Either the Administration is full of over-educated idiots or they are doing this on purpose. Obama could have brought us all together like his fake promise, but everything he does is divisive. As horrible as Bush was, this guy is worse. He is clearly dividing the country for a reason and that reason can't be good.

posted on Jul, 20 2010 @ 04:13 PM

Originally posted by Jean Paul Zodeaux

The general course of prevailing tendencies are useful when tracking voting trends, fashion trends, entertainment viewing trends, or shopping trends. They are useful when tracking the course of economics, but not so useful when attempting to describe psychological behavioral patterns. Further, and again, what a conservative is and what a liberal is, must be clearly defined when conducting such studies, a subtle nuance you clearly don't seem to understand. The irony of your disregard for this subtle nuance lies in a statement made by that study:

Opinion noted and not agreed with. Seeing as how these studies can successfully predict behavioral patterns at a rate far better than any random chance, I would have to say you are wrong.

posted on Jul, 20 2010 @ 04:16 PM

Originally posted by astrogolf
reply to post by evil incarnate

"You mean "over educated?" So does someone say something like that with a straight face?"

Over educated. The 32-year old who has a couple of post-graduate degrees, but can't seem to get his butt out there and work, because his degrees are in psychology and philosophy, and he therefore has no valid or usefull job skills. He can't make anything, and doesn't really know how to do anything. When his parents finally put their foot down and make him get a job, he'll teach at the university things he knows absolutely nothing about, because he's spent the last 13 years on a college campus and not in the real world. He'll be full of theories, though. You know, like Obama.

Obviously you are in no danger here. That is a horrible example. First of all, the person you made up is lazy and unmotivated. You failed to demonstrate how that is a result of being educated. Second, two associates degrees is over educated to you? I certainly hope you never see a doctor or go to the hospital. You do realize that the people that invent things, discover things, develop new things, etc. all tend to have more than two associates degrees don't you? So are all the people that make the world work even more useless for having even more education than your lazy made up person?

Since it took him 13 years, I would say he has far more problems than just being lazy and none of them are the result of his education.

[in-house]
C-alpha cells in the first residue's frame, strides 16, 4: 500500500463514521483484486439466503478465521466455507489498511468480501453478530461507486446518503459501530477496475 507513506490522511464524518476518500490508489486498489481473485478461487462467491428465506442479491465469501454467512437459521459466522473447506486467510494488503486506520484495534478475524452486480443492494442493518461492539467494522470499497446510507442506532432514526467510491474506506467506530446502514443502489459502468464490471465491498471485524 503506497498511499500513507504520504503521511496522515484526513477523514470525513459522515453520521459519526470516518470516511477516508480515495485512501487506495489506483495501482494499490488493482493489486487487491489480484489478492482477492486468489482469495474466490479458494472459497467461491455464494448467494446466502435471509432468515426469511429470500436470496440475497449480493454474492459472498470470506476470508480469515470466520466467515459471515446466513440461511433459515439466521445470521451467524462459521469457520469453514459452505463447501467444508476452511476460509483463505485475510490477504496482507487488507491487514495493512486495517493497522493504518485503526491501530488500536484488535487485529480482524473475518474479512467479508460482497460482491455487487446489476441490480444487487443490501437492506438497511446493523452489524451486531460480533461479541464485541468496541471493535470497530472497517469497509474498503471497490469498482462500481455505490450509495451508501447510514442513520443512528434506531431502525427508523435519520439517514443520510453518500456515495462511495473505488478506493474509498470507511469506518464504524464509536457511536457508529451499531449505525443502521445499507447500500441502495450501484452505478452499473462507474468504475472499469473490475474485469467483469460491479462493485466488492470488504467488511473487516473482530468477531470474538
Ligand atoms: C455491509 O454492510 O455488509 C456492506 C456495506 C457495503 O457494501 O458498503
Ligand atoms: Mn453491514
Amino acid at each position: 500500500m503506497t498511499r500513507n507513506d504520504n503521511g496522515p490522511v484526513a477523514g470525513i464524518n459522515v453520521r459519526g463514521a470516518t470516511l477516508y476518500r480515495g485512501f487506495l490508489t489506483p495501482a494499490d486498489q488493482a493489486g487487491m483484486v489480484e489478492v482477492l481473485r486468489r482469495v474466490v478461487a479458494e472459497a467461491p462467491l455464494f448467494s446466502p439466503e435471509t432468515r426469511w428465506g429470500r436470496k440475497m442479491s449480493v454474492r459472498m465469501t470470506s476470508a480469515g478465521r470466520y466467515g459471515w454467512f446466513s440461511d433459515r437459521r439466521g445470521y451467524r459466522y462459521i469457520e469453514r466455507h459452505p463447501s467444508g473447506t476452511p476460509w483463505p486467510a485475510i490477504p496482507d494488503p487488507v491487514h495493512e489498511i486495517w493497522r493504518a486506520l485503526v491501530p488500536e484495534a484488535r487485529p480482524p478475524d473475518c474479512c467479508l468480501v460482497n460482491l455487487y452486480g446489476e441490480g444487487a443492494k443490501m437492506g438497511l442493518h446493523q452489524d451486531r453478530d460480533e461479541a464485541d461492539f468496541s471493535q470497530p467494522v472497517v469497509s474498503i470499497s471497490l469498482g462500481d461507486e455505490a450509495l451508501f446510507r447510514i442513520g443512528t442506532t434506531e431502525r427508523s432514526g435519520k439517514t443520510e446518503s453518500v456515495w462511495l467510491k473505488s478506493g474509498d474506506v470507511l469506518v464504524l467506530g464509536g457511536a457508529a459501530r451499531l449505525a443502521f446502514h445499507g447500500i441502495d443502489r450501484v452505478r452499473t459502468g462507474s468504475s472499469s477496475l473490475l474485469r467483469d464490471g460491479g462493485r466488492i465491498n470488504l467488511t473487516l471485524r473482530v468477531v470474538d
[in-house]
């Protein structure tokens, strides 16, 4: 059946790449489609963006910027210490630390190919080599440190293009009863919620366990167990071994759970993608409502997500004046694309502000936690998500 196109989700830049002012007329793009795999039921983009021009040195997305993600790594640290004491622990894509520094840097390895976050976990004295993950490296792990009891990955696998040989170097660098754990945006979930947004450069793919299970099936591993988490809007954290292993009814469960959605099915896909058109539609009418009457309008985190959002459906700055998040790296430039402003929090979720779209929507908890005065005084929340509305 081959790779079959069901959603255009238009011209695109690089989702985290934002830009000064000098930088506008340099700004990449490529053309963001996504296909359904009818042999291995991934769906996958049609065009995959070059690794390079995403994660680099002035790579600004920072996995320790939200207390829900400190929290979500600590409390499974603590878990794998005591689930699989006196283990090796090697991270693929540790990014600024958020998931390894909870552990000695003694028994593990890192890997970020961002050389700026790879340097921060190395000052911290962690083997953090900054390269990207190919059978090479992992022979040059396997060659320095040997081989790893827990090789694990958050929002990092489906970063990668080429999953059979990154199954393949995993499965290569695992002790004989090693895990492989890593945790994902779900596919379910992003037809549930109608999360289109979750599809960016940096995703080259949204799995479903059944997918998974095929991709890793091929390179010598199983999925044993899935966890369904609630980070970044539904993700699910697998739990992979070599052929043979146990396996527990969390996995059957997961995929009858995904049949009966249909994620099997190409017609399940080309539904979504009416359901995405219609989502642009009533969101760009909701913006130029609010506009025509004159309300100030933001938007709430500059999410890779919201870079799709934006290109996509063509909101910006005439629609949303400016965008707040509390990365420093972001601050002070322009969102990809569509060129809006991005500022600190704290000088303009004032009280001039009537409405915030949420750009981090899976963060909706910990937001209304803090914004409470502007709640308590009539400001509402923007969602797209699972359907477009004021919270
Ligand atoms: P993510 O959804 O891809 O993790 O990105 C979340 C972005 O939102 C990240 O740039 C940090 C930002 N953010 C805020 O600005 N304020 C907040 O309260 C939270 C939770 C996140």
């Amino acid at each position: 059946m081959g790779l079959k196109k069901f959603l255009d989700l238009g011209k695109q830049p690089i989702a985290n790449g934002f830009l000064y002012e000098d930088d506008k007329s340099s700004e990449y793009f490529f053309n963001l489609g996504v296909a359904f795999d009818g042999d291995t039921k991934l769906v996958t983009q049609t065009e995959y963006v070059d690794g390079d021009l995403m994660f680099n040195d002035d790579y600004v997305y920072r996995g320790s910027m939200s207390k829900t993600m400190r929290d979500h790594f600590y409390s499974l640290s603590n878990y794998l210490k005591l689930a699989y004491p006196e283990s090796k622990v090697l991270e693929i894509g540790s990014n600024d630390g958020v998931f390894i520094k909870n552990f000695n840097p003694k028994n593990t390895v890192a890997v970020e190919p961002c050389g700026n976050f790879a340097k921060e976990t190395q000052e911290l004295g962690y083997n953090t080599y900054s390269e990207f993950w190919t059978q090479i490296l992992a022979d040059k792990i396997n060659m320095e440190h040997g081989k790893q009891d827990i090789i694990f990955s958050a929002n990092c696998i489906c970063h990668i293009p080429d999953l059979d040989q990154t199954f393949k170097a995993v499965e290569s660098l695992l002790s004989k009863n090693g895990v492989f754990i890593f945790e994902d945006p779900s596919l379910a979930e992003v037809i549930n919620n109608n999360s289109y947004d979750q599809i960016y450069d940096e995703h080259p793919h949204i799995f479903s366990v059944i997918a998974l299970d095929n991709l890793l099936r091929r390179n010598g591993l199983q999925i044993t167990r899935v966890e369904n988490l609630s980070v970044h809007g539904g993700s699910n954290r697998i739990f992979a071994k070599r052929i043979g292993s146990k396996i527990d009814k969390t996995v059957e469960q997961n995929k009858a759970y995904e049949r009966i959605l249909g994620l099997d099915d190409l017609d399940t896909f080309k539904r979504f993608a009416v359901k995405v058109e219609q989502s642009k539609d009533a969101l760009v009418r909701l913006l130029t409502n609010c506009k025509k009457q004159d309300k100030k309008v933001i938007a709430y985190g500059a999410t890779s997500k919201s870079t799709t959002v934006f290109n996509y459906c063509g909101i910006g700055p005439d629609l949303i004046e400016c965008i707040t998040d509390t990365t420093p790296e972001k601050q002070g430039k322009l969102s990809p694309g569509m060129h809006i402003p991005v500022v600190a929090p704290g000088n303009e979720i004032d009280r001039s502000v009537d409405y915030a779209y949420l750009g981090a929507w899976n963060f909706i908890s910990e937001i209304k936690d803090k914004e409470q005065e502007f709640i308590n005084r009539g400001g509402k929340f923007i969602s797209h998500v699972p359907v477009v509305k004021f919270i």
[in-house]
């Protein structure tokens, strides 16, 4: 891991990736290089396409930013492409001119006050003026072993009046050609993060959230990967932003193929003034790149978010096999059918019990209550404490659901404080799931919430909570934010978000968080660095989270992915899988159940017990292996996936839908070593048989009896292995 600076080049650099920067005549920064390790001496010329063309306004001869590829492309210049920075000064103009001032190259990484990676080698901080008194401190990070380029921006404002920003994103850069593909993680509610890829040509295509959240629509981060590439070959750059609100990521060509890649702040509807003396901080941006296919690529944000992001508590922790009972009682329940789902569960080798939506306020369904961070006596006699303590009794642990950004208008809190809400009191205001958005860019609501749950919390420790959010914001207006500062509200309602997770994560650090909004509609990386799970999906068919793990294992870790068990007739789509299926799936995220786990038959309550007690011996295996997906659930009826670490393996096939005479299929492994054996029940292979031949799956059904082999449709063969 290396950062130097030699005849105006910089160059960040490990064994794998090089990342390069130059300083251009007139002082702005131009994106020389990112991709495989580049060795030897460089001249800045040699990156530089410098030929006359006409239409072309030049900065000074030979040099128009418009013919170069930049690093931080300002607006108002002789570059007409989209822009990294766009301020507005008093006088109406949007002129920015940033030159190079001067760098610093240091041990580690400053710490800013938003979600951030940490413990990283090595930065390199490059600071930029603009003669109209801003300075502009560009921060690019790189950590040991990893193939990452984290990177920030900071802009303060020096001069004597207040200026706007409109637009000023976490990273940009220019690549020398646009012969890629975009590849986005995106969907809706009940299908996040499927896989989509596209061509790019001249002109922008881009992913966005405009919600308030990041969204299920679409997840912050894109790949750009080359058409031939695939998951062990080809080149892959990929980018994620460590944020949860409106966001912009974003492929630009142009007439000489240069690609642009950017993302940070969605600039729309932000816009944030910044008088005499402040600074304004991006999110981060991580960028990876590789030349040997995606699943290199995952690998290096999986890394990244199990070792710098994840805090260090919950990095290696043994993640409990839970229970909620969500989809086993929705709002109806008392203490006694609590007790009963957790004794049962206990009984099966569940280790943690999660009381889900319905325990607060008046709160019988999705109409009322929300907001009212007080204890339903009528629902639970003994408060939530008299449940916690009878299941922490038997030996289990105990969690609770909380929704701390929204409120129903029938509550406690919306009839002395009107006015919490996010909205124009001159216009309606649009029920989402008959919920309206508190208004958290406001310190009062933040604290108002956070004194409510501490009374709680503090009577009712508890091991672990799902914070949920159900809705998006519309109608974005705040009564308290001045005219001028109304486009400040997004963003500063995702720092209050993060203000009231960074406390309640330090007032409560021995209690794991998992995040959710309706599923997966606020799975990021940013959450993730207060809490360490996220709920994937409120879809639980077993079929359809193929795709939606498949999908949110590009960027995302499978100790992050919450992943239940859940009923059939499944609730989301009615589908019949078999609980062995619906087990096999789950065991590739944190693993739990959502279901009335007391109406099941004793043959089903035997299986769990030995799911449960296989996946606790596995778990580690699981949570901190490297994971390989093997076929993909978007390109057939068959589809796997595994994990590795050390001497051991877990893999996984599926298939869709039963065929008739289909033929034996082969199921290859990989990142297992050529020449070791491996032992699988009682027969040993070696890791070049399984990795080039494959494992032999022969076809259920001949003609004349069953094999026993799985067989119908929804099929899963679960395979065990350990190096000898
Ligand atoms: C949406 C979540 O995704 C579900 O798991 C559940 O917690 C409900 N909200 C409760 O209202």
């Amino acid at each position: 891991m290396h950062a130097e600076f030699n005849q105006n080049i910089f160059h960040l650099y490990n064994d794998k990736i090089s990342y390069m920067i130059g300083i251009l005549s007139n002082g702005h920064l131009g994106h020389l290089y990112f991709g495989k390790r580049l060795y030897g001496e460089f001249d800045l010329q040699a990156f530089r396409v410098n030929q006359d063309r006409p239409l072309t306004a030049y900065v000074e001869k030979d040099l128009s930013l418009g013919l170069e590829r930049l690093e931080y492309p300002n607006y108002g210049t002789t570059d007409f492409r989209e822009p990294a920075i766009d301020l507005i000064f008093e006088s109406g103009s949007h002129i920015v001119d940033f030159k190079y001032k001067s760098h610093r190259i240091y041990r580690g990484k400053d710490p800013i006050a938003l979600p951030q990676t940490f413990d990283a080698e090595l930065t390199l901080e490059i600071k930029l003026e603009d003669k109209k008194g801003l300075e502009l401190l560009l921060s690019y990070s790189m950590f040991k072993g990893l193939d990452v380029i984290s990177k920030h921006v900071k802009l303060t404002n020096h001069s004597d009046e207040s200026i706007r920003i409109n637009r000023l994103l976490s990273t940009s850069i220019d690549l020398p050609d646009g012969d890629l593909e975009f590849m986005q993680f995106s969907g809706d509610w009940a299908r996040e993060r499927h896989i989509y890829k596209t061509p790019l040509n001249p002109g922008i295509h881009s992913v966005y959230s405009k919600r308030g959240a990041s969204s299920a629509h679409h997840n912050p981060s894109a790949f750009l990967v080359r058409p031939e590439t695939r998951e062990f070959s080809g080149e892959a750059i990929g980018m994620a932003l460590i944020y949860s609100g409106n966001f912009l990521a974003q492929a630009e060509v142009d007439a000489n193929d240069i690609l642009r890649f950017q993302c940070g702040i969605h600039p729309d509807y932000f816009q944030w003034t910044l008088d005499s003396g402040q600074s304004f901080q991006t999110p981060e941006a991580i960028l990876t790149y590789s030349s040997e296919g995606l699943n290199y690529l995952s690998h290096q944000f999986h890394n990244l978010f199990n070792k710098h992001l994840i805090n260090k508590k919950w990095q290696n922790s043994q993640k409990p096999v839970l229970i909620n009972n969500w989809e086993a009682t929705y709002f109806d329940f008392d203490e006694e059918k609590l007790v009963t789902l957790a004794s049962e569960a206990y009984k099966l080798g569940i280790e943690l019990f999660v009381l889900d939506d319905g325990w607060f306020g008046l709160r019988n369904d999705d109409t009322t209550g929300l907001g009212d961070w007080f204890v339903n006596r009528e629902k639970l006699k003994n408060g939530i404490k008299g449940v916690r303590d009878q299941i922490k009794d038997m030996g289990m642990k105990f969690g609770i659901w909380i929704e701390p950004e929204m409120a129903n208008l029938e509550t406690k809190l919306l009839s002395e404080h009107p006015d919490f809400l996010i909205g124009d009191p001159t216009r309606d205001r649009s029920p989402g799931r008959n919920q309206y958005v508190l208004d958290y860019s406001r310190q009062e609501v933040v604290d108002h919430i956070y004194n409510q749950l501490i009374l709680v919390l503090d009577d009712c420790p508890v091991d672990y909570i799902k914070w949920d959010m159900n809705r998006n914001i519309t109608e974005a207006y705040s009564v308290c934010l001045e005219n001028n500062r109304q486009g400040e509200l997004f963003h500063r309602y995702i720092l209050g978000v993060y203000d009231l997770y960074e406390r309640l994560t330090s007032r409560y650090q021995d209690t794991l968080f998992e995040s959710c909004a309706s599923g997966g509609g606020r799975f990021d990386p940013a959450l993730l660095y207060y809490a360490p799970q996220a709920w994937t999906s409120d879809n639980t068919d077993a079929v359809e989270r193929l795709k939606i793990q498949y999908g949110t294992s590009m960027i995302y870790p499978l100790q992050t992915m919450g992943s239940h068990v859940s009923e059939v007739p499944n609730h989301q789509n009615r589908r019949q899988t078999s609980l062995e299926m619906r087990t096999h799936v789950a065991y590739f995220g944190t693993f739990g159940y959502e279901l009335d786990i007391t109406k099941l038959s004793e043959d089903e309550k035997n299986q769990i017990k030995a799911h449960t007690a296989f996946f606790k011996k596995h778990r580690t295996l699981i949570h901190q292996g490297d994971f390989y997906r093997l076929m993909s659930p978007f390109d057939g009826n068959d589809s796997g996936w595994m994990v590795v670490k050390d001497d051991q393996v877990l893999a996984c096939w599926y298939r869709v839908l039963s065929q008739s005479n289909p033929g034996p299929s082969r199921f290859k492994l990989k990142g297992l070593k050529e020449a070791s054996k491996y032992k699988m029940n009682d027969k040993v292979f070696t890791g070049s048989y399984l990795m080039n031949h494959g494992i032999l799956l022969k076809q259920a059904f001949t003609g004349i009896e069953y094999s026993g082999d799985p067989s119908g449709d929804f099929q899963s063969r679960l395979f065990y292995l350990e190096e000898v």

posted on Jul, 20 2010 @ 04:17 PM
reply to post by slank

I'm close to agreeing with that. They certainly mirror my beliefs better. I know one thing, the Democrats and Republicans are messed up these days. Nothing but career confidence persons lining their own pockets.

When I say I'm concerned that my business is down by 30% its not fear, its reality. Now, just like FDR, Obama has doomed us to probably ten years of this when he could have straightened it out just by eliminating waste in the Government he controls and giving tax breaks to small businesses. It's like he is asking his advisers how to destroy the economy, not save it.

The Gulf gets hit with this horrible catastrophe and what does he do. He makes it worse with a moratorium. Not a reason on earth to do that other than to destroy those poor people. BP cutting corners to save a buck caused it. So why are we punishing those who did not? There is something going on beneath the surface here.

His own side is starting to turn on him. This should get interesting. What will he do when he realizes he can't possibly be elected again?

posted on Jul, 20 2010 @ 04:25 PM

Liberals, on the other hand, are "more likely to see gray areas and reconcile seemingly conflicting information," says Jost.

This explains how they can still support the President.

posted on Jul, 20 2010 @ 04:28 PM

Originally posted by evil incarnate
Second, two associates degrees is over educated to you?

Arent associates just 2 year degrees? His example was two post-grad degrees, wasnt it? Which would mean about 4 years to grad then another two or more on top of that, wouldn't it?

posted on Jul, 20 2010 @ 05:12 PM
reply to post by astrogolf

I said "Remember, capitalism is great until only one person ends up with all the money."

Basically, what you and most libs are saying is that you feel, based on your experiences, you are unable to compete in a free market, therefore would like the government to force guys like me to pay for your poor decision making. That I live in a huge home because I somehow cheated you out of it. Here's an alternate view. How about personal accountability and accepting the consequences of your decisions, good or bad.

WOW! You sure did ascertain a lot from a one liner. You would also like to think that is how me and others feel, but it's myth conservatives have generated as a result of narrow minded self serving outlook, and refusal to listen to another side.

The basis of the myth is that liberals feel that:
A. someone's success is viewed by liberals as cheating, and
2. everybody that believes in a balance in wages and taxes is ALWAYS someone that has made poor choices and has no personal responsibility.